EU warns against protectionist rhetoric of French minister

Source:Xinhua Published: 2012-10-24 9:46:05

European Commissioner for Trade Karel De Gucht warned against protectionist rhetoric adopted by French Industry Minister Arnaud Montebourg, the French newspaper Le Figaro reported Tuesday.

"Mr. Montebourg appears against globalization. He is a protectionist, it is a choice. But his reasoning does not hold water," De Gucht said in an interview published by the paper.

"France can not be the only player to redistribute the cards of the world trade," he noted.

Recalling that within European Union (EU) countries, France is probably the one "that owns most firms among the top 500 industrial companies in the world," the European commissioner reminded that French companies are more successful abroad than on the French market.

The EU official questioned that without solving labor costs problem, how France can achieve reindustrialization with a system of 35-hour working time per week.

The French industrial minister on Monday, in a bid to promote "Made in France" products, blamed the World Trade Organization (WTO) for failing to better defend European and French business. But WTO chief Pascal Lamy believed the appeals to promoting the France-made would lead to patriotic protectionism, and called for more open markets.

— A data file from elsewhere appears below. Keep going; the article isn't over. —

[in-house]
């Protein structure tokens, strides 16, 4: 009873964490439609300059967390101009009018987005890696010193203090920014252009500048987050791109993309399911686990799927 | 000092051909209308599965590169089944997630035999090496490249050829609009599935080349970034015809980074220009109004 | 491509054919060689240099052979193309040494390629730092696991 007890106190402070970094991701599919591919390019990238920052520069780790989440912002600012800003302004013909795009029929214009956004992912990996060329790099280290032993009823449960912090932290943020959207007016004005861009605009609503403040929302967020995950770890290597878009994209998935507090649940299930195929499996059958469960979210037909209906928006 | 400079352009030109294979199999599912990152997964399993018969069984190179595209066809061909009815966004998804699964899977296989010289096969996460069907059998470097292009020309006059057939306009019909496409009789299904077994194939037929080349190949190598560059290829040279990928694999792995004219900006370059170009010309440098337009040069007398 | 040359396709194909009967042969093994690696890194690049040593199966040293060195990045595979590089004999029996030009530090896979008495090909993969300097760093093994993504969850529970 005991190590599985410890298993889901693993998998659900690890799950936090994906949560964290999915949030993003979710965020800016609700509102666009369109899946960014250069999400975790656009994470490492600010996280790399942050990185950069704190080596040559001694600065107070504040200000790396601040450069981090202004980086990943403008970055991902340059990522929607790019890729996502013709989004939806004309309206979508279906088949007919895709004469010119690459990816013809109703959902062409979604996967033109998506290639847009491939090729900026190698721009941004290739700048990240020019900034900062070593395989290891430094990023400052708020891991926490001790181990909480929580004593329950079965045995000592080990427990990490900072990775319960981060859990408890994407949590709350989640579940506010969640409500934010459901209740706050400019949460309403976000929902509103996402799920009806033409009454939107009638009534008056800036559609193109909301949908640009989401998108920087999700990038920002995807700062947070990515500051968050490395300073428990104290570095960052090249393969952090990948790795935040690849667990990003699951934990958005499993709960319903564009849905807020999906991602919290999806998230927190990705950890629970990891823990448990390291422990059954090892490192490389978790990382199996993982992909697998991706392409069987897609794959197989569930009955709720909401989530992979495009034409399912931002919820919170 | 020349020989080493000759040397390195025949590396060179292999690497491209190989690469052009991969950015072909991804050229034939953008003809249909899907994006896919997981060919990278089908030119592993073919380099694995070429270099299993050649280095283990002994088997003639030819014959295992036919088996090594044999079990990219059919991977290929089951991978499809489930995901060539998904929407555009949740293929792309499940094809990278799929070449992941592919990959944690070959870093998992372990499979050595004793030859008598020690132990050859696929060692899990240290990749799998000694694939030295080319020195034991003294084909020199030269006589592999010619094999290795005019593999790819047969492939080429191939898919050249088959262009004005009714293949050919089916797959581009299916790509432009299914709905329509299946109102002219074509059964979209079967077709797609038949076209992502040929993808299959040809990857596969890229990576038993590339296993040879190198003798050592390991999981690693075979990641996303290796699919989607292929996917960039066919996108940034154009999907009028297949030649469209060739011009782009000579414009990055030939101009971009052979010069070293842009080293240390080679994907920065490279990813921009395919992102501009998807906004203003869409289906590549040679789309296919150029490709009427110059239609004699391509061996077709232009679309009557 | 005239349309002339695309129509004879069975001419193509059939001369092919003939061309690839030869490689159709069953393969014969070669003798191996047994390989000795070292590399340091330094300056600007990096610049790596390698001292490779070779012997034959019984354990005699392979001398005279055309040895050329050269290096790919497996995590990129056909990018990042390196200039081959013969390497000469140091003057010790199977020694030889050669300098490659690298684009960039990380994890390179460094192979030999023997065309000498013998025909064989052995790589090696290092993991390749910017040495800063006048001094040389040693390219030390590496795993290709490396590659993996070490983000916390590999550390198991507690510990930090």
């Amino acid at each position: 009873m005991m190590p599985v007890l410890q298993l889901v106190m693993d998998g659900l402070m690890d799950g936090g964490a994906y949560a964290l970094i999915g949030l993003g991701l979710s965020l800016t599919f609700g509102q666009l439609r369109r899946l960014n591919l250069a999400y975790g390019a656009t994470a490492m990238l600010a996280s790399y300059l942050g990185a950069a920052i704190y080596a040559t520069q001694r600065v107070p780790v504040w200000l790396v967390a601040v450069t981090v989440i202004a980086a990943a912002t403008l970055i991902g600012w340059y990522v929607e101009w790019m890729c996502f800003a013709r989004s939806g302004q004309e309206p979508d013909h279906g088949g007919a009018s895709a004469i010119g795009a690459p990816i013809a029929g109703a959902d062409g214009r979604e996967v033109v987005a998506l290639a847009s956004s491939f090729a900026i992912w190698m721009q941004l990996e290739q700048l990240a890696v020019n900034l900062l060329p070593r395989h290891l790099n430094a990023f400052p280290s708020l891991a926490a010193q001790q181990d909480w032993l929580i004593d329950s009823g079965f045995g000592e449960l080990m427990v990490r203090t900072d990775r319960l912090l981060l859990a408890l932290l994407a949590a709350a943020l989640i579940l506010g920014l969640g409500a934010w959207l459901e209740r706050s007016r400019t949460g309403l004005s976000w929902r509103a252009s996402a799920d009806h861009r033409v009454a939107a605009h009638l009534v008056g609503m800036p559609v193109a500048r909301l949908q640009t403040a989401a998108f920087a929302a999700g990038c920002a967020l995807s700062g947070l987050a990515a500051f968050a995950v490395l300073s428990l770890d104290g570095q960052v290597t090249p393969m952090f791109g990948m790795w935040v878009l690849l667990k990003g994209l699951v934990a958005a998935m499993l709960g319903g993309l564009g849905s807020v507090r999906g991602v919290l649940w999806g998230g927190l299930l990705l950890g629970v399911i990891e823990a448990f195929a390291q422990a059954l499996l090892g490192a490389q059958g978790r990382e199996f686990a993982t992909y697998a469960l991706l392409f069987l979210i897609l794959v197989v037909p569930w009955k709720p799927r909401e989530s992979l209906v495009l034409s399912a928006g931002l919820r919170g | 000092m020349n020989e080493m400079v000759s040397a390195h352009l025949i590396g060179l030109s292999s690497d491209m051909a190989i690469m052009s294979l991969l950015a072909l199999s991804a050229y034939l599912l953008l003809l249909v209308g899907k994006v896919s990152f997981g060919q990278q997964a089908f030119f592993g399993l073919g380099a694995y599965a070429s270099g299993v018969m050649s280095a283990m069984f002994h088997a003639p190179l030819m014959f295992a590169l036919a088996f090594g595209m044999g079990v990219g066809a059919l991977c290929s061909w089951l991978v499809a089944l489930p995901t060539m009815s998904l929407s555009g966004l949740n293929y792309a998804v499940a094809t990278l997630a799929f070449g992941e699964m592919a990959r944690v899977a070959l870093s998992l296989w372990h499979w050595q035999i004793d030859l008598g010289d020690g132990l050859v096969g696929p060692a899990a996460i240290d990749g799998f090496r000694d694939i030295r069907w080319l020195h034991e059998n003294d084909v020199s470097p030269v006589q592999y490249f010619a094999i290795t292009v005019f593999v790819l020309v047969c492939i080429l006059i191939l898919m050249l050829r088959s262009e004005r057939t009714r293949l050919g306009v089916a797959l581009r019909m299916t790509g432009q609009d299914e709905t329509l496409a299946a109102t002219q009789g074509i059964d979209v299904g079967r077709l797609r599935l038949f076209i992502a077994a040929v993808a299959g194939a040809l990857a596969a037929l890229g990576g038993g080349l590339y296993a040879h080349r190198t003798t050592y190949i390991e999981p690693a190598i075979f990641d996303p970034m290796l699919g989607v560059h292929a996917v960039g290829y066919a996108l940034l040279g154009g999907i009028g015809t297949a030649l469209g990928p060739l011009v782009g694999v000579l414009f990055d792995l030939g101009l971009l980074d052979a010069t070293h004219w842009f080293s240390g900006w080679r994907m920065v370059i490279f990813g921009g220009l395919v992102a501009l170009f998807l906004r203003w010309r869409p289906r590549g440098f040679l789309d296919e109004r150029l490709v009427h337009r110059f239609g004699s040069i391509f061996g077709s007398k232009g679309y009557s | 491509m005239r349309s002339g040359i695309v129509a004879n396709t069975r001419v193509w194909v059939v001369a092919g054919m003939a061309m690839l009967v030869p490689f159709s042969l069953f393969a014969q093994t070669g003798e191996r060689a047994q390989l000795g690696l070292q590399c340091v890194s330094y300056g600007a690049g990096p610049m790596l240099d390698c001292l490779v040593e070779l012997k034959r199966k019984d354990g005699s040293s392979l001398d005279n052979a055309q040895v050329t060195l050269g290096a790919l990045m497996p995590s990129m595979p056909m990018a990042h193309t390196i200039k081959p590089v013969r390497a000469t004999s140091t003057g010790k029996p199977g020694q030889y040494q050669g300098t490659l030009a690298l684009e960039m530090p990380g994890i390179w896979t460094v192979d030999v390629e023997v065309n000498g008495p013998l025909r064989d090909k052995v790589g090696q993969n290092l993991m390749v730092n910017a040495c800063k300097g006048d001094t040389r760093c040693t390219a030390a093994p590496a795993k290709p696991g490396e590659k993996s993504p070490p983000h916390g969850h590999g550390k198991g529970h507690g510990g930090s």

The European commissioner also criticized the French minister for moves that go against EU rules, especially when he said he wanted to subsidize local industries. "The absence of national subsidies is one of the keys of the single market," he said.

"While trying to do so (subsidize industry), (Montebourg) will find Brussels and Competition Commissioner, Joaquin Almunla, on the way," warned De Gucht.

Regarding the controversy raised recently by the industrial ministry on increased imports of South Korean cars, the Belgian politician has echoed European Commission's decision to deny the request of Paris for increasing surveillance of imports.

"Figures show the free trade agreement signed with Seoul in 2011 is largely favorable to the EU. Our bilateral trade deficit fell to the lowest," he stressed.

There is no doubt that "close borders would mean back to the Middle Ages," said De Gucht.

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